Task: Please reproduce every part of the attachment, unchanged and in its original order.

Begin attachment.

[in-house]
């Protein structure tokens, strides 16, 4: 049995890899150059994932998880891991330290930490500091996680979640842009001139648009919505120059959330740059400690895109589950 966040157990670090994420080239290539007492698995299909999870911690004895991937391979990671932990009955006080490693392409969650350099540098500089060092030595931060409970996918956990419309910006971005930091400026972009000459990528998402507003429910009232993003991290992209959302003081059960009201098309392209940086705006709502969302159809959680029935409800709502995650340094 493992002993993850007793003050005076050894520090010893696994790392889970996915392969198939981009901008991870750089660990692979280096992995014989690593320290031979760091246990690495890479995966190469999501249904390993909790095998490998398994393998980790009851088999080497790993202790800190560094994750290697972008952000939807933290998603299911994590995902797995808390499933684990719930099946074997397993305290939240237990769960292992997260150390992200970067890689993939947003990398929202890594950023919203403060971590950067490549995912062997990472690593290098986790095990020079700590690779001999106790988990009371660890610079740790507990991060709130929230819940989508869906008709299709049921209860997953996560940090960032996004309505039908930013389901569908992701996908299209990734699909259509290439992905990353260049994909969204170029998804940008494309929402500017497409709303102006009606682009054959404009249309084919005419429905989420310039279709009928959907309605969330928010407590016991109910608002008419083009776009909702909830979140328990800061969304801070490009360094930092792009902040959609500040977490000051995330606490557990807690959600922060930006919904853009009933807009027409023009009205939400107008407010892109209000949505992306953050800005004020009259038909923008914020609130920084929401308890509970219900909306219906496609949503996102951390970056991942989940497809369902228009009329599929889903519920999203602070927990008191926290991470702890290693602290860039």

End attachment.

[in-house]
């Protein structure tokens, strides 16, 4: 049995890899150059994932998880891991330290930490500091996680979640842009001139648009919505120059959330740059400690895109589950 966040157990670090994420080239290539007492698995299909999870911690004895991937391979990671932990009955006080490693392409969650350099540098500089060092030595931060409970996918956990419309910006971005930091400026972009000459990528998402507003429910009232993003991290992209959302003081059960009201098309392209940086705006709502969302159809959680029935409800709502995650340094 493992002993993850007793003050005076050894520090010893696994790392889970996915392969198939981009901008991870750089660990692979280096992995014989690593320290031979760091246990690495890479995966190469999501249904390993909790095998490998398994393998980790009851088999080497790993202790800190560094994750290697972008952000939807933290998603299911994590995902797995808390499933684990719930099946074997397993305290939240237990769960292992997260150390992200970067890689993939947003990398929202890594950023919203403060971590950067490549995912062997990472690593290098986790095990020079700590690779001999106790988990009371660890610079740790507990991060709130929230819940989508869906008709299709049921209860997953996560940090960032996004309505039908930013389901569908992701996908299209990734699909259509290439992905990353260049994909969204170029998804940008494309929402500017497409709303102006009606682009054959404009249309084919005419429905989420310039279709009928959907309605969330928010407590016991109910608002008419083009776009909702909830979140328990800061969304801070490009360094930092792009902040959609500040977490000051995330606490557990807690959600922060930006919904853009009933807009027409023009009205939400107008407010892109209000949505992306953050800005004020009259038909923008914020609130920084929401308890509970219900909306219906496609949503996102951390970056991942989940497809369902228009009329599929889903519920999203602070927990008191926290991470702890290693602290860039």